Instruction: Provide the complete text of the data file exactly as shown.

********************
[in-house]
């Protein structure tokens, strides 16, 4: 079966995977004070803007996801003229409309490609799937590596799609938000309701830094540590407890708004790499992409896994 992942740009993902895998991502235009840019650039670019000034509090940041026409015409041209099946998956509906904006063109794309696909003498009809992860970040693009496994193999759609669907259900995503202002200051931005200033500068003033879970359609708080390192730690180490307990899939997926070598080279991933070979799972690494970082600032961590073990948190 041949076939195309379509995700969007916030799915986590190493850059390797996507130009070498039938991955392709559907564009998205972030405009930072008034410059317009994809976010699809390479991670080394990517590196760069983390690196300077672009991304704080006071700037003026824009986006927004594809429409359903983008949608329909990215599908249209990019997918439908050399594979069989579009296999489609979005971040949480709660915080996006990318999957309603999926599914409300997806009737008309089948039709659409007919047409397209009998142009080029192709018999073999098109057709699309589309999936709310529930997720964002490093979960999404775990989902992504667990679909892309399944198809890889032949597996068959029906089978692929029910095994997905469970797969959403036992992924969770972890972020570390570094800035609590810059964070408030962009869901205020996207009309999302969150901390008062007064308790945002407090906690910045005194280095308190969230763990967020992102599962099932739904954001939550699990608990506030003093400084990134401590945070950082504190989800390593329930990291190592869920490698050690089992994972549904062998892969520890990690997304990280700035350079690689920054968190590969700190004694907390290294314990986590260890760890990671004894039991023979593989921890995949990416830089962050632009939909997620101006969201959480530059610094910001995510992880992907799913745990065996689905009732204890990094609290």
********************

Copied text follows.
[in-house]
């Protein structure tokens, strides 16, 4: 079966995977004070803007996801003229409309490609799937590596799609938000309701830094540590407890708004790499992409896994 992942740009993902895998991502235009840019650039670019000034509090940041026409015409041209099946998956509906904006063109794309696909003498009809992860970040693009496994193999759609669907259900995503202002200051931005200033500068003033879970359609708080390192730690180490307990899939997926070598080279991933070979799972690494970082600032961590073990948190 041949076939195309379509995700969007916030799915986590190493850059390797996507130009070498039938991955392709559907564009998205972030405009930072008034410059317009994809976010699809390479991670080394990517590196760069983390690196300077672009991304704080006071700037003026824009986006927004594809429409359903983008949608329909990215599908249209990019997918439908050399594979069989579009296999489609979005971040949480709660915080996006990318999957309603999926599914409300997806009737008309089948039709659409007919047409397209009998142009080029192709018999073999098109057709699309589309999936709310529930997720964002490093979960999404775990989902992504667990679909892309399944198809890889032949597996068959029906089978692929029910095994997905469970797969959403036992992924969770972890972020570390570094800035609590810059964070408030962009869901205020996207009309999302969150901390008062007064308790945002407090906690910045005194280095308190969230763990967020992102599962099932739904954001939550699990608990506030003093400084990134401590945070950082504190989800390593329930990291190592869920490698050690089992994972549904062998892969520890990690997304990280700035350079690689920054968190590969700190004694907390290294314990986590260890760890990671004894039991023979593989921890995949990416830089962050632009939909997620101006969201959480530059610094910001995510992880992907799913745990065996689905009732204890990094609290």